Alison Berkley Margo: The Princess’s Palate |

Alison Berkley Margo: The Princess’s Palate

Just call me Princess Mary Mother Magdalene of God Martha Stewart.

That’s right, kitty cats: I’ve officially been domesticated. I’m like a Desperate Housewife of Basalt goddess. Soon I’m going to start prancing around the burbs in a velour Juicy sweatsuit and Uggs with a visor and a high ponytail, botox-frozen expression plastered on my microdermabrasion-buffed face as I flit around doing errands between my mani/pedi and yoga class.

I am feeling very confident in my homemaking, see, because my first-ever Thanksgiving dinner went off without a hitch.

Of course there was the phone call from my mother the night before, going, “We’re at the hospital. Your brother has been in an accident.”

And then my breathless pause, waiting for the worst of news until I finally mustered the strength to utter, “Is he all right?”

And without any expression in her voice, my mom goes, “Your brother is going to be OK, but the car is totaled.” He’d rung his bell pretty good and was getting X-rays and CAT scans, but he was fine, joking around with the doctors and nurses.

She said the bad news was they might not be able to make it to our house for Thanksgiving.

I had to take a long, slow, deep breath and not freak out and scream, “But this is my first Thanksgiving, damnit! We got a 15-pound turkey! I’ve been cooking for eight hours already! What do you mean you’re not coming?”

Ryan’s parents had already arrived. Let me just tell you about Ryan’s parents.

These two are like the antithesis of nightmare in-laws. Rather than impose on us, they arrive at our house and immediately go straight to work. This visit it was paint the front door, install digital thermostats upstairs and downstairs, clean the gutters, winterize the garden, put away all the patio furniture, clean out the mousetraps in the crawl space and install the new trailer hitch they bought for us on the Jeep.

Ryan’s mom, Mimi, was all about cleaning the house nonstop and buying me stuff. She bought us a ’50s-diner-style porcelain table for the mother-in-law apartment (how appropriate) and a handmade end table for the entryway. She gave me her favorite leggings, the ones she bought at Target but were so cool everyone thought they were from Free People or Oilily. I said I liked them, so she took them off and washed them and said, “Here. I’ll just go buy another pair.” And that was it.

She also loves Whole Foods and will drop hundreds of dollars with unbridled enthusiasm, oohing and aahing over all the food and displays like we were at the Metropolitan Museum admiring some rare piece of art. She literally did 10 laps around the place before I’d even made it out of the produce aisle. She’d call me on her cellphone, going, “Where are you?” and then cackle because more times than not, I was standing within eyeshot.

When I told them about my brother, Ryan’s dad said, “If you can’t bring Muhammad to the mountain, we’ll bring the mountain to Muhammad.” These two are so “Minnesota nice” that they were willing to pack up everything and bring it to Steamboat. But in the end, we told my brother we had some special green medicine that is now legal in our state that could fix his head, and that’s all it took.

In the end, preparing Thanksgiving dinner was hardly a chore with Ryan’s parents around. It was fun. It was awesome. And I totally and completely crushed it.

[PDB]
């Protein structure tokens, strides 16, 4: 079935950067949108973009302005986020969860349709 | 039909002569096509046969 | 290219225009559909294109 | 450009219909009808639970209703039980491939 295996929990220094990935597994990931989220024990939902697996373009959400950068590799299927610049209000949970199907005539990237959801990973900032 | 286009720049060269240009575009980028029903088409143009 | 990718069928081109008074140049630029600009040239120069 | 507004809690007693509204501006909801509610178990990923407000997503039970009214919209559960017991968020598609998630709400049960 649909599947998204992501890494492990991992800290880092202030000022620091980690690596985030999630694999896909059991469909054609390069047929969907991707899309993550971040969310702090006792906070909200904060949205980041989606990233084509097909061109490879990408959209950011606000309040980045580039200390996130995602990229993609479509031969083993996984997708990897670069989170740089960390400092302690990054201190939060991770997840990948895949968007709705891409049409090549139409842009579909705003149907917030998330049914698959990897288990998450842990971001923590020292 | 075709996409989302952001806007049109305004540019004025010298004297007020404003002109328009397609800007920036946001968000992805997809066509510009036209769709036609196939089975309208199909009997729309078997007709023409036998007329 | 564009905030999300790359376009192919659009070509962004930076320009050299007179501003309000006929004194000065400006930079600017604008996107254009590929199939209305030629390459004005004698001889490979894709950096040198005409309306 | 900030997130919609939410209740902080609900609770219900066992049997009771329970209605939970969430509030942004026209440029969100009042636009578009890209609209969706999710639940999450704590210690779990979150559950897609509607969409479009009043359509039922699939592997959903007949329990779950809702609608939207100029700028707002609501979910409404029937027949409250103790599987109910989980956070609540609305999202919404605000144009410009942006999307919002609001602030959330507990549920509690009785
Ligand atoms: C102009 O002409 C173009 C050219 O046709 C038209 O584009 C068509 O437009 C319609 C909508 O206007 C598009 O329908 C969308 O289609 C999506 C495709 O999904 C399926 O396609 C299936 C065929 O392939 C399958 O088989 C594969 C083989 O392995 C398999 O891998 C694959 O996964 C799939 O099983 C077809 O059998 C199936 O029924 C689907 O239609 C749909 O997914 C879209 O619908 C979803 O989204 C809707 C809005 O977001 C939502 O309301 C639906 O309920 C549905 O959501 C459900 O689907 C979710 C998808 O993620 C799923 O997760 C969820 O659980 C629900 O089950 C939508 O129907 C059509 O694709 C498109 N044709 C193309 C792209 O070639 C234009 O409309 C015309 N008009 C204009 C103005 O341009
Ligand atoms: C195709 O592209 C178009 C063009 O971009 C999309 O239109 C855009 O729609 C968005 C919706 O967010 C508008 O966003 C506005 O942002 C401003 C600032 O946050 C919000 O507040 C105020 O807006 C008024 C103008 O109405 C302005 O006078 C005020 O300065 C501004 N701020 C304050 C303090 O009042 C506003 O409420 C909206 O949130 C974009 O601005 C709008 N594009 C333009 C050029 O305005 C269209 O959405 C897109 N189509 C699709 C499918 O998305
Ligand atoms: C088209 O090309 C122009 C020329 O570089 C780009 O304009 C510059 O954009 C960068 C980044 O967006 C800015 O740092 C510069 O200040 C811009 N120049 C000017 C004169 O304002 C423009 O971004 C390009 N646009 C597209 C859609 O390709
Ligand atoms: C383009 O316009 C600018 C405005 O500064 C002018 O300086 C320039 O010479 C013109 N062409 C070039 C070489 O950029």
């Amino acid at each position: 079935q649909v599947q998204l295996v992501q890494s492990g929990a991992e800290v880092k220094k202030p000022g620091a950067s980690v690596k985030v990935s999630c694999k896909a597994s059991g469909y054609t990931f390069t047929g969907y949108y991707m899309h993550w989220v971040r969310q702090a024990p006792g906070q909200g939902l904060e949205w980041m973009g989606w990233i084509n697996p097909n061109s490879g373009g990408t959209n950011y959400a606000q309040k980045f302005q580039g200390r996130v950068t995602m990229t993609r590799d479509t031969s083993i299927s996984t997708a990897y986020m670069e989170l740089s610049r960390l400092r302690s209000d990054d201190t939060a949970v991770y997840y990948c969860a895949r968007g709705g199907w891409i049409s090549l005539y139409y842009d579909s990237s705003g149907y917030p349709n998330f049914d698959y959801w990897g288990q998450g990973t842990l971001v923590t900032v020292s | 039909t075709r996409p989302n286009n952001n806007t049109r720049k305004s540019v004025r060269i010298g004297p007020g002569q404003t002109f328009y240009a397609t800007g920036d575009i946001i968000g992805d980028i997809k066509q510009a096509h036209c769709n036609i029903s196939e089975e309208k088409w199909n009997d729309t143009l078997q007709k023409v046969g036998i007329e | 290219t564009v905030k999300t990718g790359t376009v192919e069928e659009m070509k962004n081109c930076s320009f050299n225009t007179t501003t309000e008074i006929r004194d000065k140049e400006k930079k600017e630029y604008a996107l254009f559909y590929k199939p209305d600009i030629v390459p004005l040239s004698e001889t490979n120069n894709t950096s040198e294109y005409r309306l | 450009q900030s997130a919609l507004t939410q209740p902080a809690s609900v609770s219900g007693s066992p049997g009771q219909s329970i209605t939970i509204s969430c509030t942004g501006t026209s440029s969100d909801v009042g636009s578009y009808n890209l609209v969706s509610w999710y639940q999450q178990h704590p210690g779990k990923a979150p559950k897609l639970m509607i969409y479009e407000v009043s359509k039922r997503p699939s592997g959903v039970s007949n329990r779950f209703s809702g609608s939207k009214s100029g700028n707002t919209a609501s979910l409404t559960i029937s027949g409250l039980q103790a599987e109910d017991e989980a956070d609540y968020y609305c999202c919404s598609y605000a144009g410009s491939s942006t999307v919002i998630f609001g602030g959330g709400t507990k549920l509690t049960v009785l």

I also have my mother to thank. See, my mother hates Thanksgiving dinner. This is a woman who lives on Kind bars, toast with cottage cheese and bananas (always half) and then works out all day, only to eat a fat-free dinner that consists of a lean protein (grilled), a vegetable (steamed) and a salad (dressing on the side). She hates things cooked in butter and fat. She hates anything casserole, detests marshmallows on sweet potatoes (I’m with her on that one), thinks turkey is bland and doesn’t like pie.

So I was determined. I agree with her that Thanksgiving tends to be too rich, too savory and sweet. I was going to make a meal that was good enough for my mom to enjoy. What was missing was spice.

Let me be the first to tell you, I am all about spice.

I spent weeks researching recipes and found an adobo turkey with red-chili gravy. I made this adobo sauce from scratch. I went to the Mexican market and bought big bags of dried ancho and guajillo chili, varieties you can’t get at City Market. I bought spices in their original form: cinnamon sticks and cumin seeds and allspice berries and whole cloves. I split them and seeded them and toasted them and soaked them and blended them.

Then I drenched that turkey in brine with so many ingredients that we filled an entire grocery cart with stuff to make a bath for a dead bird. There were oranges and lemons and cilantro and oregano, garlic and onion and jalapeno. We threw it all into a garbage bag and soaked it overnight.

I made blue cornbread from scratch for my shrimp stuffing, going so far as to use a cast-iron skillet that I seasoned and heated before even putting the batter in. I bought fresh shrimp that I shelled and cleaned myself. I deglazed vegetables with bourbon and (don’t tell my mother this) cooked them with the entire stick of butter the recipe called for.

I even put a little spin on the cranberry sauce, adding pineapple and chili peppers. Watching those red berries pop as they heated in the pan was strangely satisfying and oddly beautiful.

Now doesn’t that sound like something Martha would say?

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